Valuing growth

Source: @sannebaan via pixabay

At my school we recently undertook a review of our school values. Students and staff generated values, which were synthesised into themes, and then voted on by the students and staff. One of the values that emerged from this process was ‘Growth’. Despite recent years bringing the importance of wellbeing, and the connection between learning and wellbeing, into sharp focus, this value reminds us of the need to continue to strive and to grow. Being well is about more than comfort and ease of existence. It encompasses physical, emotional, social, cognitive and spiritual wellbeing. It includes purpose, belonging, sense of self, and and feelings of happiness, joy, hope and satisfaction. Being well means living well, and of living a life of positive contribution.

Valuing growth reminds us that those experiences that transform us are often those that require some struggle. My PhD research into professional learning, and my experience of the PhD journey, revealed the power of experiences of discomfort to create a shift within us, to change our beliefs and practices, to develop our resilience, and to see challenge as an opportunity to grow with grace and humility. Wellbeing can be built on a foundation of challenges faced and overcome. ‘I did it!’ realisations can lead to future thoughts of ‘I can’t do it yet, but I will persevere’. We learn over time that working through problems (cognitive, emotional, social, or physical) reaps rewards.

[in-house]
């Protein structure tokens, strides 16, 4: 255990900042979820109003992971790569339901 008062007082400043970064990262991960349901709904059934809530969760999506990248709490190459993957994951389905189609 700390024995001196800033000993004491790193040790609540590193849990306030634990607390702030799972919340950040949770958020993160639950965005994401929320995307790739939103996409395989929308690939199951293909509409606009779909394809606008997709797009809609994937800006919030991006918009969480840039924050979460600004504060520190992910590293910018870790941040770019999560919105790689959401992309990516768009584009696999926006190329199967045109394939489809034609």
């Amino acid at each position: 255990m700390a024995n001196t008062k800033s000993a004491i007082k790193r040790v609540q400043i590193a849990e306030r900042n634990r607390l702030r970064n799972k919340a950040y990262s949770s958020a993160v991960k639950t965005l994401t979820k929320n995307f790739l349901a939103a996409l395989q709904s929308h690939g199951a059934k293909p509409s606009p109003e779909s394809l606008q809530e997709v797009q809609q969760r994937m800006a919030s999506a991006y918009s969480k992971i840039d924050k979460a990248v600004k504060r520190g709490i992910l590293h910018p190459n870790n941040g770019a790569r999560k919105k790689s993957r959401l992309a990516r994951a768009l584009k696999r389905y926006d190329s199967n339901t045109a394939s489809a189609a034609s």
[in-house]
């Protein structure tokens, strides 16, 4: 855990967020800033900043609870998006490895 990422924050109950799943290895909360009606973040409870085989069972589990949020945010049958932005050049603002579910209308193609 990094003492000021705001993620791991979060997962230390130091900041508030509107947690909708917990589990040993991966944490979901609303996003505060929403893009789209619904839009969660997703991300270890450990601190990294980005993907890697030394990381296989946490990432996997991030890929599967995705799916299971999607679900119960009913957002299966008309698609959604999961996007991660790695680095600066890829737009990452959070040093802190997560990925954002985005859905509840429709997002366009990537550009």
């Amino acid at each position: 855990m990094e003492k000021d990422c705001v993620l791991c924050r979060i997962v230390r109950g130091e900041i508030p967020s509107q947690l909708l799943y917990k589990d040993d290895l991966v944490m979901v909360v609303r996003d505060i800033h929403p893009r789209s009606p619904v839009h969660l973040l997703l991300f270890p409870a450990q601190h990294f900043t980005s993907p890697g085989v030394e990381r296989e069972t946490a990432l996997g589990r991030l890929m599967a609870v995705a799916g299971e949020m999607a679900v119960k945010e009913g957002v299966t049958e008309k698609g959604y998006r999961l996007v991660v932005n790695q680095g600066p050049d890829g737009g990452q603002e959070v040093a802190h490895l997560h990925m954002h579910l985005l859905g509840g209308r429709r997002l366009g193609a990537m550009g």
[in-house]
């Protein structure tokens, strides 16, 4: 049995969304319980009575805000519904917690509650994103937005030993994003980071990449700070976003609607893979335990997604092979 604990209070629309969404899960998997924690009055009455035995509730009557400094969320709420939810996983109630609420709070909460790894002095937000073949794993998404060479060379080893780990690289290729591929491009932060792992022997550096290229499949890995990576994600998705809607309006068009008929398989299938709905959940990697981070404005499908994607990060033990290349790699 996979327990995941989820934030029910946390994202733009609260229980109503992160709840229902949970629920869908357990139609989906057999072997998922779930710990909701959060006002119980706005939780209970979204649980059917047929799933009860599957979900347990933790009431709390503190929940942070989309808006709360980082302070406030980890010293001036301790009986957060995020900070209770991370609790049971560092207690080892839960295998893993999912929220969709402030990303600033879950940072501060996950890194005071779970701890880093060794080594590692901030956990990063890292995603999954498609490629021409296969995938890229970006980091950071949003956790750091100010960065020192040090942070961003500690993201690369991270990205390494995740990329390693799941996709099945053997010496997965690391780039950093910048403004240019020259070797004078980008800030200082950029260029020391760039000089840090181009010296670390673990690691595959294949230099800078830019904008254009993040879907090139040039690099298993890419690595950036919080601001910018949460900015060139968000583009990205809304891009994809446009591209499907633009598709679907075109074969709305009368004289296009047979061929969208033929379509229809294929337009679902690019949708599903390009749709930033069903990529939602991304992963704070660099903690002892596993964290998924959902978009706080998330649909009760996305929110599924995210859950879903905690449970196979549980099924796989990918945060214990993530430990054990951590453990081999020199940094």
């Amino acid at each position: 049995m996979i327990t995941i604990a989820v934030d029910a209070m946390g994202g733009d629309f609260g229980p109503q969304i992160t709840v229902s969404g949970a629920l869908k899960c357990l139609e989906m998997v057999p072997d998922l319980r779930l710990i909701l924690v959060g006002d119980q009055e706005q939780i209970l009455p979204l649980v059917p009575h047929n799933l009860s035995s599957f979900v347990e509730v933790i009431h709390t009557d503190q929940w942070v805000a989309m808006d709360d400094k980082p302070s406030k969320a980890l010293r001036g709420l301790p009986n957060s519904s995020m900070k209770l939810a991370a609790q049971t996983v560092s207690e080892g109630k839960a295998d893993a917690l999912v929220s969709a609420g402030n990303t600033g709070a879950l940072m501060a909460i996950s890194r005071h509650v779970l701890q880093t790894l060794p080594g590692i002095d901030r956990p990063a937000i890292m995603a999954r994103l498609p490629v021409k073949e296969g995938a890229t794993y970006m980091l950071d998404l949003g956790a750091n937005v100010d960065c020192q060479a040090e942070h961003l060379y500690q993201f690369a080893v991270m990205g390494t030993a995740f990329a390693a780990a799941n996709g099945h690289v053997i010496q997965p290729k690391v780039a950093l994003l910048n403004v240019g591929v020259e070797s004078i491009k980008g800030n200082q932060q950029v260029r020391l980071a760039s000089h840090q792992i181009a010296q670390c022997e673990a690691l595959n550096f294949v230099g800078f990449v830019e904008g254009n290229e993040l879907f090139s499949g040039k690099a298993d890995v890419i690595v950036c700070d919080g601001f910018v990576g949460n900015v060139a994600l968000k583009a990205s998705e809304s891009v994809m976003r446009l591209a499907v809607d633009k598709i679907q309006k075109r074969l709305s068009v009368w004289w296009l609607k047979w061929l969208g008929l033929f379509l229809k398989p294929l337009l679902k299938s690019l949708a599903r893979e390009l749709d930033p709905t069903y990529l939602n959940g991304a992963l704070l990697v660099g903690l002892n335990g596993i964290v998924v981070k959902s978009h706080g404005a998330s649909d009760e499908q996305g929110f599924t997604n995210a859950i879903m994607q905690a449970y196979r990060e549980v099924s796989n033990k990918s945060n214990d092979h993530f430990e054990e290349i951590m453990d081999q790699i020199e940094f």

I recently attended a session by Adjunct Professor Erica McWilliam AM in which she quoted Michael Foley from his book The Age of Absurdity (2010):

“Difficulty has become repugnant because it denies entitlement, disenchants potential, limits mobility and flexibility, delays gratification, distracts from distraction and demands responsibility, commitment, attention and thought.” (p.113)

McWilliam observes that parents and teachers can, with good intentions, rush in and rescue young people too soon, and that doing so deprives them of the pleasure of rigour and the satisfaction of wrestling with complexity. Young people do not thrive when protected from difficulty. Rather, they benefit from being given the space and opportunity to be challenged. McWilliam asserts that our young people need to learn ‘strategic independence’, and she argues that schools and teachers should avoid the seduction of providing environments which are low challenge and low threat, with too many opportunities to retreat from what feels hard or uncomfortable.

The notion of a high challenge, high support environment, as optimal for learning and wellbeing, resonates with the concept from developmental psychology of a ‘holding environment’. Each individual benefits from being ‘well held’ in a nurturing and safe environment, and simultaneously supported to rise to challenges and to take risks.